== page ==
Family businesses under threat from regeneration of Elephant & Castle

The shopping centre at Elephant & Castle

Scores of family businesses and stalls would be ousted under the plans to demolish Elephant & Castle shopping centre.

There are currently up to 65 businesses within the shopping centre and nearby Hannibal House.

And outside the shopping centre there are another 35 market stalls at lower ground level in an area known as The Moat, and three kiosks at ground level.

Many have faced months of uncertainty as the closure of the old complex was announced and then put back.

Yeiddi Mendez has run Money Remittance, an international cash transfer facility, since 2003.

She said: “We are sad about it, but we are having as strong support as possible. Many of us hope we can stay longer. We like this community – there are a lot of African and South American traders and residents – and many of them are our customers.

“We need more information about what is happening. We hope we can find another premises nearby – but people are used to coming here. We don’t know if they will want to go to another location.

“Another issue is that the service charge is almost as high as the rent, when the cleaning is not to a good standard. That is ridiculous. There is not even a Santa or music to attract more people this month.”

Luz Amalfi Villamizar, 59, has run Lucy’s hairdressing for 25 years – meaning she has done close to 50,000 haircuts there. She had hoped to retire there.

“I will just have to start again. I hope we will get help and are relocated not too far away.

“Our customers have had a long time to get used to the centre closing now, even though it was a shock at first. Many businesses moved out as soon as demolition was announced.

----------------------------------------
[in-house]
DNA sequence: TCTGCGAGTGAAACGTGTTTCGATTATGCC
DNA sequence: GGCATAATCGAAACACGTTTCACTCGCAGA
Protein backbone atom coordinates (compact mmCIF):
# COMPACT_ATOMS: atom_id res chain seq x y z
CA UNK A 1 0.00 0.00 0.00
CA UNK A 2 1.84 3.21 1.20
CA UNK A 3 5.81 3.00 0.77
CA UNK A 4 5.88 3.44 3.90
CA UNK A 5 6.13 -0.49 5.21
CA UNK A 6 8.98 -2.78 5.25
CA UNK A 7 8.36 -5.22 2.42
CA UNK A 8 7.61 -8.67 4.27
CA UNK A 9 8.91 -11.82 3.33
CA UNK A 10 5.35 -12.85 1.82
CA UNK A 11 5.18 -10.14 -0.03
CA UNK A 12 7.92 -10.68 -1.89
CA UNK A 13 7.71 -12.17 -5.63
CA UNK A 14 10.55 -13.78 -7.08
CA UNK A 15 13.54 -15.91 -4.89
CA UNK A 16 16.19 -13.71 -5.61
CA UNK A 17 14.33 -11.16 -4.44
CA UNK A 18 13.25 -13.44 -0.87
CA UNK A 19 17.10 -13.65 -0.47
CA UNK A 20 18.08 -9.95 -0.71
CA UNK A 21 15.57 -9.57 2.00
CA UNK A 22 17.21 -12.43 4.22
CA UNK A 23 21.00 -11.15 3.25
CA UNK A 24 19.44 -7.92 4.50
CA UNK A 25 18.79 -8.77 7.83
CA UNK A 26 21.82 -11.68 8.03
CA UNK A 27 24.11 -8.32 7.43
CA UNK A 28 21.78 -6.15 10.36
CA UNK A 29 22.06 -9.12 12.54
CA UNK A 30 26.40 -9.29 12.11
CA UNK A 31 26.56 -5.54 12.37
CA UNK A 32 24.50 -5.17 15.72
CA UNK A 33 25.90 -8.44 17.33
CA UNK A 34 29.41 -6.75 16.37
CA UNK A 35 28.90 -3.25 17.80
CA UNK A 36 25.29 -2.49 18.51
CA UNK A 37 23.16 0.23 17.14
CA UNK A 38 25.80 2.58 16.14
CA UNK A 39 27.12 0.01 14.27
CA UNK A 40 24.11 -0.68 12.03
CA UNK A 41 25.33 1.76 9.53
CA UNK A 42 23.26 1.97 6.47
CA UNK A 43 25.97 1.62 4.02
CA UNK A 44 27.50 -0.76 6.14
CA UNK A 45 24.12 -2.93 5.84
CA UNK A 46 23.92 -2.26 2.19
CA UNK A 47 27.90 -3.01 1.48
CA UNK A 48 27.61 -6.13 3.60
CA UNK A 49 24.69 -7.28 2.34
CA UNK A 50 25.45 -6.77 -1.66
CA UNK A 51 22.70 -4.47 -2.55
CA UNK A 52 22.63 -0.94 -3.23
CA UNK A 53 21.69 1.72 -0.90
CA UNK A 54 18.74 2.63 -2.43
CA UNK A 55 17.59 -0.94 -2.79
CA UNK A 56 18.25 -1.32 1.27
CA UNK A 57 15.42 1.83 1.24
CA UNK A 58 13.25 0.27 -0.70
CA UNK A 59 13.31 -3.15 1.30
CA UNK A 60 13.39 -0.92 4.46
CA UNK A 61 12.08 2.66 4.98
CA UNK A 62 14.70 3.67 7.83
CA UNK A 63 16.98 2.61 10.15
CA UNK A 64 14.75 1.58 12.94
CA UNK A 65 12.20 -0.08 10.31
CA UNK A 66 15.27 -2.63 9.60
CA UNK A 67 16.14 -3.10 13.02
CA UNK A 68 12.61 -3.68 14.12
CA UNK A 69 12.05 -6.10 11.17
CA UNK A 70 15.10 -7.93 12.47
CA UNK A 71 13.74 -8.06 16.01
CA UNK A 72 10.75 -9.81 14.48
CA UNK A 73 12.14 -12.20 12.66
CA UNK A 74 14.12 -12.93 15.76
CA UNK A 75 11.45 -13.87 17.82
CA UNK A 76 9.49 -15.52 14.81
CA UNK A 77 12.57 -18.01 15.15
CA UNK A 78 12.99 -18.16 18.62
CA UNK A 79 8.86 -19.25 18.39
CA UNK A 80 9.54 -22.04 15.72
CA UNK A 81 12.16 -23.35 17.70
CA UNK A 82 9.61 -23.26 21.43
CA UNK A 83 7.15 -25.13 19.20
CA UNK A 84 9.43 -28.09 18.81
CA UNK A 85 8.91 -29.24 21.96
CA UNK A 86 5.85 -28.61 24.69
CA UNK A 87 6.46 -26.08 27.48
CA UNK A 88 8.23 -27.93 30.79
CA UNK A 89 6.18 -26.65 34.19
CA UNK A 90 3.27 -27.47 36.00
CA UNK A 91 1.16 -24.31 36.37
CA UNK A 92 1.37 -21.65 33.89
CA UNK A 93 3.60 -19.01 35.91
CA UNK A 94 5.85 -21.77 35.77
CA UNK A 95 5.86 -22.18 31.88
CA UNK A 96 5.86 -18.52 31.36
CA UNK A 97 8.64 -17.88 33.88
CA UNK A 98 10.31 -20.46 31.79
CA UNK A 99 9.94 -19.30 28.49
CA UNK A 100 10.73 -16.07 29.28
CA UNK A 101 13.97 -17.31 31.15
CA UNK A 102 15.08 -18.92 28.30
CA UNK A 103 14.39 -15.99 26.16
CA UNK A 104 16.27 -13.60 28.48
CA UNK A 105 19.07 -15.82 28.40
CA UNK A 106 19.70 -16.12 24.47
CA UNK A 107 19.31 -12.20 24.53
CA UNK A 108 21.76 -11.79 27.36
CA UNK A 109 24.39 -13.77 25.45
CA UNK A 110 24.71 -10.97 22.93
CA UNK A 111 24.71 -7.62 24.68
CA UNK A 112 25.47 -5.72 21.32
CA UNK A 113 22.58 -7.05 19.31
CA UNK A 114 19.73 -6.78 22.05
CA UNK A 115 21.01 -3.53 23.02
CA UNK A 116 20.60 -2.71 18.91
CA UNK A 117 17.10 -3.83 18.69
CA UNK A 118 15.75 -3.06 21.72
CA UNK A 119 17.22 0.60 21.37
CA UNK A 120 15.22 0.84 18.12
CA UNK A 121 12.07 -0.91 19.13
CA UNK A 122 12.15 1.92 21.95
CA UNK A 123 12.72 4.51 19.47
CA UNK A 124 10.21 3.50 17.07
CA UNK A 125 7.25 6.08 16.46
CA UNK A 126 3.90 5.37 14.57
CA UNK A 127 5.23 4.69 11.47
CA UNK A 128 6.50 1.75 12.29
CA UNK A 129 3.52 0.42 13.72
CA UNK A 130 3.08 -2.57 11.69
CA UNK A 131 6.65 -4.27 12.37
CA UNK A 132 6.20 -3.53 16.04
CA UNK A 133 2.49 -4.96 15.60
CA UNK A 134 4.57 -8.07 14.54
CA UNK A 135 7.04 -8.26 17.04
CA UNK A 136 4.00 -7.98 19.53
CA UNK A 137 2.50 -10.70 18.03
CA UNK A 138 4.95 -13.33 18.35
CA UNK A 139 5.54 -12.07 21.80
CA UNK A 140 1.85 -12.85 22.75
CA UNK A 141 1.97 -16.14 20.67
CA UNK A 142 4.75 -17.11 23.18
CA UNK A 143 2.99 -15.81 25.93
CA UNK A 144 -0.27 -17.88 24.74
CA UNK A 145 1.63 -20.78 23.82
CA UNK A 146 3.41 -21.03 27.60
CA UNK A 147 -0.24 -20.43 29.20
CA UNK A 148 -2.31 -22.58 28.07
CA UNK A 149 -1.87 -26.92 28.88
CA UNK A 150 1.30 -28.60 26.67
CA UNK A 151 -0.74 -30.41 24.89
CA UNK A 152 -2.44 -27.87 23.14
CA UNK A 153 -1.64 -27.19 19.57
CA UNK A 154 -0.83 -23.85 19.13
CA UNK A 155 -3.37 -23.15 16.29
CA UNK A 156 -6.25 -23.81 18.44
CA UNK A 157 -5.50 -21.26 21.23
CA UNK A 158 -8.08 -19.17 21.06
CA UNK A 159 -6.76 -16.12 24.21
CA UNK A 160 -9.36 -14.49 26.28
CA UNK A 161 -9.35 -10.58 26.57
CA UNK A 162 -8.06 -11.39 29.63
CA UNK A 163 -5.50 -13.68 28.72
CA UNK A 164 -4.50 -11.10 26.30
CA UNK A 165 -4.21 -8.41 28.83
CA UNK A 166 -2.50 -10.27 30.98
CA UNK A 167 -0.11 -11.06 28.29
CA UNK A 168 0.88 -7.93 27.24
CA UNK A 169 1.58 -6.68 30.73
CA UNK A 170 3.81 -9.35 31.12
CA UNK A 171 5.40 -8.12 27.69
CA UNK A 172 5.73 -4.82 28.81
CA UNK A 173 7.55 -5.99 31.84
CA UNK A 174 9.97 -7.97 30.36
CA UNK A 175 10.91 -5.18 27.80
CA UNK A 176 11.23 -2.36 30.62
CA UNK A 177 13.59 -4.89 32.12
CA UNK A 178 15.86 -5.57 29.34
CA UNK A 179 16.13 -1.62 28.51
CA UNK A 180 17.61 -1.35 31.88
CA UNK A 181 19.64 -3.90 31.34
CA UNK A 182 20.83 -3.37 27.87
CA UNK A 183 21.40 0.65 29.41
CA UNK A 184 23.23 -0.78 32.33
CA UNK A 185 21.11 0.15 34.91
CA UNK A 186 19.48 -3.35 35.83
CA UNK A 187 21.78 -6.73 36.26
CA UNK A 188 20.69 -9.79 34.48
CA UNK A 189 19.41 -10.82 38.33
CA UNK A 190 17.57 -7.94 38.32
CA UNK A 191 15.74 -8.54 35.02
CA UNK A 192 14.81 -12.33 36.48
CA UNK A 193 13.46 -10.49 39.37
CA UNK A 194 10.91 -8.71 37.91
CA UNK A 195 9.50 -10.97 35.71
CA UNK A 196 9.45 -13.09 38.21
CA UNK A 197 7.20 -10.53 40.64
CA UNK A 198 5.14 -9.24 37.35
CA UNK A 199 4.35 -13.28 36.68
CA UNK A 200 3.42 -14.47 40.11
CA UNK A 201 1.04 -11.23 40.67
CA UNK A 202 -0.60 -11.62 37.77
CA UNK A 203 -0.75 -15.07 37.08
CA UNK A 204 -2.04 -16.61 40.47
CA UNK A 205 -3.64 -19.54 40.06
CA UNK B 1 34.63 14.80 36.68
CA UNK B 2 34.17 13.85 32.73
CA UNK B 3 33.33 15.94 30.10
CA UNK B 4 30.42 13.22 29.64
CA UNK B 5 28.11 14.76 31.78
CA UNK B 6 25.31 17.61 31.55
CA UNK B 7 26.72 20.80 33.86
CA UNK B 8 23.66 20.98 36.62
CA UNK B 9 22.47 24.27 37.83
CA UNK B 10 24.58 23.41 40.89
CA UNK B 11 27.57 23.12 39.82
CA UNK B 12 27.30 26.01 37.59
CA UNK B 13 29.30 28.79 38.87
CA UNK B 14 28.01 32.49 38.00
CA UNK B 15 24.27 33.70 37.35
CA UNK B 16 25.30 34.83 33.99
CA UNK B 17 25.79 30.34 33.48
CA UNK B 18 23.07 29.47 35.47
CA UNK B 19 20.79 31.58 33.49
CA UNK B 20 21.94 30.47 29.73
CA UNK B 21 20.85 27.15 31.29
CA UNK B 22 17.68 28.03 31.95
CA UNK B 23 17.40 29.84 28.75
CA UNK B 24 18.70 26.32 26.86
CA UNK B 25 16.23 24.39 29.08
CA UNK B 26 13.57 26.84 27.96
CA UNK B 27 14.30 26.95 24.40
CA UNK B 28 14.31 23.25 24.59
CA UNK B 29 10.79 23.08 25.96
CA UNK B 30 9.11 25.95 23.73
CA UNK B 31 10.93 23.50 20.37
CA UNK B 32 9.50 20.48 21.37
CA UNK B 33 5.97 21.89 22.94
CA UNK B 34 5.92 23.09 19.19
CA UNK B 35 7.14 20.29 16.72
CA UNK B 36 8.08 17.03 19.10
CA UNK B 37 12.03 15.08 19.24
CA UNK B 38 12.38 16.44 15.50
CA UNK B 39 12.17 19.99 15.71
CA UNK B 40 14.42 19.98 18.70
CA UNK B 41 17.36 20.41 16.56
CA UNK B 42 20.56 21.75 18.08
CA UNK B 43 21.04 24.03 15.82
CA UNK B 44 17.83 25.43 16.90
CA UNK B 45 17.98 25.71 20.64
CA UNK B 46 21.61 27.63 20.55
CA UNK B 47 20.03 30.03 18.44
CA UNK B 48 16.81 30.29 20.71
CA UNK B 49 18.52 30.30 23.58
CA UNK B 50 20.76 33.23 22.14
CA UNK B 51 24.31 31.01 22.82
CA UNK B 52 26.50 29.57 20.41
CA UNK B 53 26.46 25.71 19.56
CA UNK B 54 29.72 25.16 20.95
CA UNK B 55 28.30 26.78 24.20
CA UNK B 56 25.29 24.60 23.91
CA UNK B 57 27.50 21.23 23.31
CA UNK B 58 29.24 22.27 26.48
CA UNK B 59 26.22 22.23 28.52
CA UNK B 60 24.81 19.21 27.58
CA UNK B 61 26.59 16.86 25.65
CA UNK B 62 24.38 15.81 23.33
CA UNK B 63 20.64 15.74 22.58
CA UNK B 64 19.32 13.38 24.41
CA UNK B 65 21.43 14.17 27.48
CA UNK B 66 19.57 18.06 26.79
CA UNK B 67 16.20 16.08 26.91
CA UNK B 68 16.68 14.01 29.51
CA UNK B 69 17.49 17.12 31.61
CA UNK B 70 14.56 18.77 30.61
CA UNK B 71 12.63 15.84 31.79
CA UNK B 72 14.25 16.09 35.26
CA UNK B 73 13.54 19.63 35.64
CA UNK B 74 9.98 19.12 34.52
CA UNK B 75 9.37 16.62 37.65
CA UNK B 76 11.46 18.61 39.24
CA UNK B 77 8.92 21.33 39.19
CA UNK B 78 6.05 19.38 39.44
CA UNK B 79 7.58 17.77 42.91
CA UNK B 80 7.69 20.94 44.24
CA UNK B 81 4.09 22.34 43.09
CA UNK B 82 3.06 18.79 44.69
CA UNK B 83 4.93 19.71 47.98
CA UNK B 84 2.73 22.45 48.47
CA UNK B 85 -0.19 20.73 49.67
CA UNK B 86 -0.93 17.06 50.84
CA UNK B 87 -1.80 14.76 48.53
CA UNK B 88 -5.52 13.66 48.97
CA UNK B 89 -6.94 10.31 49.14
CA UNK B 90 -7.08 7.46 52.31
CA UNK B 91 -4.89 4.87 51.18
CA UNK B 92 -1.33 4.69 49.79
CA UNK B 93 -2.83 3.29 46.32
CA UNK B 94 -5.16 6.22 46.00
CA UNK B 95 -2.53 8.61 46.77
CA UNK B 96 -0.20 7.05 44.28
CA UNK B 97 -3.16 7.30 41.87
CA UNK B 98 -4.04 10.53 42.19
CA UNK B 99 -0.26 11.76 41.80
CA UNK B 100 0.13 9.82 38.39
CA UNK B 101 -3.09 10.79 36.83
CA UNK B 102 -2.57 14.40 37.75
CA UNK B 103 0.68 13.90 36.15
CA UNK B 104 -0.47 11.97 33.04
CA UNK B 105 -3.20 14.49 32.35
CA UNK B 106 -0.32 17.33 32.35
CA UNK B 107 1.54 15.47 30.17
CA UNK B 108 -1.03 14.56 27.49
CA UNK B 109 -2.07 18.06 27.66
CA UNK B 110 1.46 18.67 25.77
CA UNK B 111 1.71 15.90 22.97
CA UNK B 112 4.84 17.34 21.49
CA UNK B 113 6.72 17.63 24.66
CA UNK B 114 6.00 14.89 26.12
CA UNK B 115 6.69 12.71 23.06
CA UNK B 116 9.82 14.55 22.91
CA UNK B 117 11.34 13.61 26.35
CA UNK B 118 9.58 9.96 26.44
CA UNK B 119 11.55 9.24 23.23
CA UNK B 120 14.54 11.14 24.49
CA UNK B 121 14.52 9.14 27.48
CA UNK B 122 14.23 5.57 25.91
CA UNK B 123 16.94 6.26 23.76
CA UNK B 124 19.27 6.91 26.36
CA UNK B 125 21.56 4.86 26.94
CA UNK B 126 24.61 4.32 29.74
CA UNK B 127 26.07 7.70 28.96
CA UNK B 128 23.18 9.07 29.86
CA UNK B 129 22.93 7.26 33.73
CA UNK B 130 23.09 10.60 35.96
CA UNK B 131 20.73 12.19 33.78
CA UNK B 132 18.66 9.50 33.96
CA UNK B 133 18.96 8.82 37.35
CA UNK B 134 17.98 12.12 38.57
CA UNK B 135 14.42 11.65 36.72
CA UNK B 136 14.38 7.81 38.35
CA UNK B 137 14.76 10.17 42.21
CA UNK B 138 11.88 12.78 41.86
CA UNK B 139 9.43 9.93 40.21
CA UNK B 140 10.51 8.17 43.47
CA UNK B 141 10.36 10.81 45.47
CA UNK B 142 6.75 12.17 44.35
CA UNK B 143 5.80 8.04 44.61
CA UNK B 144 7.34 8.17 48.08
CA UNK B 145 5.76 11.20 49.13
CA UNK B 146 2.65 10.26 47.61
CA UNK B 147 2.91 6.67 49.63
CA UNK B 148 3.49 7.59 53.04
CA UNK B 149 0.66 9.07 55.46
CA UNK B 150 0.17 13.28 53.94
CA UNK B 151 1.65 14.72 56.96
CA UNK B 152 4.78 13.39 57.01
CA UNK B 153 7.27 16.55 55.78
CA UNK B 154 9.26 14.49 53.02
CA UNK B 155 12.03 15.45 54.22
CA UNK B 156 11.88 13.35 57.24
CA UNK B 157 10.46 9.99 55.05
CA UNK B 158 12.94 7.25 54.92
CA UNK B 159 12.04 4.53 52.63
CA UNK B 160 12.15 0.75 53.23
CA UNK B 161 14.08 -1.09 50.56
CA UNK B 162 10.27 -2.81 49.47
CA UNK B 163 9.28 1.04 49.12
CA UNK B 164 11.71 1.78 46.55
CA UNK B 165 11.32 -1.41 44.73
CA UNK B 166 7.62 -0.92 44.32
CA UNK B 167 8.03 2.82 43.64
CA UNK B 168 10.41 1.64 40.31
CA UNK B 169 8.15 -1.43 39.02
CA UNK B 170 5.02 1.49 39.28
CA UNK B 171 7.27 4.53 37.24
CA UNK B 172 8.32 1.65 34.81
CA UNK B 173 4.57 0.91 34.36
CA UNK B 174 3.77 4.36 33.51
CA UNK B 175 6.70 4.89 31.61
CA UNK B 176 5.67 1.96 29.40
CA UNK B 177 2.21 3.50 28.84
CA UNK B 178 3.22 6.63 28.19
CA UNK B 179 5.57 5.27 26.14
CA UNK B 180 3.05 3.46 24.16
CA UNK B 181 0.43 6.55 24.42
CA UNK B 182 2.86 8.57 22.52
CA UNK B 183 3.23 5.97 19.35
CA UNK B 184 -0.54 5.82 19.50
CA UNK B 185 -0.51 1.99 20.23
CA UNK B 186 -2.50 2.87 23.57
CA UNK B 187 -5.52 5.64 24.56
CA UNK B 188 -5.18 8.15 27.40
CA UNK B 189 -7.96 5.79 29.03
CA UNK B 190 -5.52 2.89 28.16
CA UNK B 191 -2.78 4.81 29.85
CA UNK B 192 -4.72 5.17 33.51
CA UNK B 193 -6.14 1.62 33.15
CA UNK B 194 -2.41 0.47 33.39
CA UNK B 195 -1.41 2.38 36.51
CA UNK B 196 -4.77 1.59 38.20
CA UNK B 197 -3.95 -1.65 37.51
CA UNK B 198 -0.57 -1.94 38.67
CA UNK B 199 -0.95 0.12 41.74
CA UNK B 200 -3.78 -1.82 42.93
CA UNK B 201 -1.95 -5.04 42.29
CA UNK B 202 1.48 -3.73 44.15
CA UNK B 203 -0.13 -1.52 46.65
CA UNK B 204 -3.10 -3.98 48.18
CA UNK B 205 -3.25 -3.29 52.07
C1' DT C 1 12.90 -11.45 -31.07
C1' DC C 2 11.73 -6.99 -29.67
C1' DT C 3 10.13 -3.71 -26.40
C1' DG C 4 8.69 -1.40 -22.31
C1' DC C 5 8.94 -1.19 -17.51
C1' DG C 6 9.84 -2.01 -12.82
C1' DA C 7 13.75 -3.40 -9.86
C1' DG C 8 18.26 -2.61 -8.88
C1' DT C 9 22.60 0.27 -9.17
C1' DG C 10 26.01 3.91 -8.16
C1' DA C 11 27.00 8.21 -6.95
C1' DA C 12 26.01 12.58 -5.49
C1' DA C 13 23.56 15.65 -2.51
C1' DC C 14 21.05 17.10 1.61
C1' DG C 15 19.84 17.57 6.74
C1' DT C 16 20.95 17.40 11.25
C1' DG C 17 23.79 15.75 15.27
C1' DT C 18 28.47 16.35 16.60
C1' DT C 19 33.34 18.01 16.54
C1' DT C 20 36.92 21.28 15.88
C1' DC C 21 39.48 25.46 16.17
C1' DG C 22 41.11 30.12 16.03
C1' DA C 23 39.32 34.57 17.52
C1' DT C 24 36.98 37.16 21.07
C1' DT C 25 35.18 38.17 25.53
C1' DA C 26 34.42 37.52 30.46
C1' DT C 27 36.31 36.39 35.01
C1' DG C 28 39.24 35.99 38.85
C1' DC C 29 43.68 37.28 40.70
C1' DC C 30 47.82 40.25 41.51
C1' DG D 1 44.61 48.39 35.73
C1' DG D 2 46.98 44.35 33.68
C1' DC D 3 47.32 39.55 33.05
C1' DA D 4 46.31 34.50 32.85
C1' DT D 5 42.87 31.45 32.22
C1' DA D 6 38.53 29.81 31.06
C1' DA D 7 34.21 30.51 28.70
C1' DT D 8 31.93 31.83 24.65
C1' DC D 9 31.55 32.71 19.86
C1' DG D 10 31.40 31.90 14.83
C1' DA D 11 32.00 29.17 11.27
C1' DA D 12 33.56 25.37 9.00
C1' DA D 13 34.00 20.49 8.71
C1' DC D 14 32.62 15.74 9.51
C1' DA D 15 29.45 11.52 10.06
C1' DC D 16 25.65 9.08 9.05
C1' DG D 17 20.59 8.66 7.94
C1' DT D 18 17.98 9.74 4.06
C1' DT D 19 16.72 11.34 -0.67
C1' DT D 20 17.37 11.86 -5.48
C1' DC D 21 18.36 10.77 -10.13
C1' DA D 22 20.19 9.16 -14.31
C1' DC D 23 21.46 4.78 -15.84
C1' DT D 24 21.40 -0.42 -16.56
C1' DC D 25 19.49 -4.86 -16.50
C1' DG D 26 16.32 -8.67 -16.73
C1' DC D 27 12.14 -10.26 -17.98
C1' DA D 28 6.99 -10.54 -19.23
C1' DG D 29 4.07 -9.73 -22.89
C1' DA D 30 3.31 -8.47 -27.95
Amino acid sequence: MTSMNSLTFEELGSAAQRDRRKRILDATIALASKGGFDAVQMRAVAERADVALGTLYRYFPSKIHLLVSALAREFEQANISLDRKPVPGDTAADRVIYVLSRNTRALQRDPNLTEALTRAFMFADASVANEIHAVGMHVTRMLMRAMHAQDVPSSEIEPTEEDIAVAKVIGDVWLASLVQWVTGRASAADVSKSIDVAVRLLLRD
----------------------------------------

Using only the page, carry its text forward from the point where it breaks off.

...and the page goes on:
“The Latin American community is very worried but we have tried to carry on and be positive.”

An umbrella group, Latin Elephant, said not enough affordable commercial units were being provided, and not enough account was being taken of the diverse community there.

Southwark council have employed consultants Tree Shepherd to support the traders while they are in the centre and to help relocate them when the centre closes.

Chief executive Colin Crooks said: “We have been trying to reassure retailers about relocation and help them market themselves better. We would also like to be able to help the market stalls, the arches and shops in The Moat. But it will be a year before they are asked to move. There could be places in the revamped Perronet House and we are in talks with Lendlease about having affordable space in their Artworks development.

“There could be a three-year gap between closure of the shopping centre and units opening in the new mall, so most will not want to wait that long for a new premises.

“The people here have been very solid and stoic. It is a very diverse community. Things will be a lot easier once the jigsaw of the development is in place. We hope that if we can get the timing right, it will be fairly seamless.”

* In our piece in last Friday’s South London Press we stated Tree Shepherd were employed by developers Delancey when it was in fact Southwark council. We apologise for the error.

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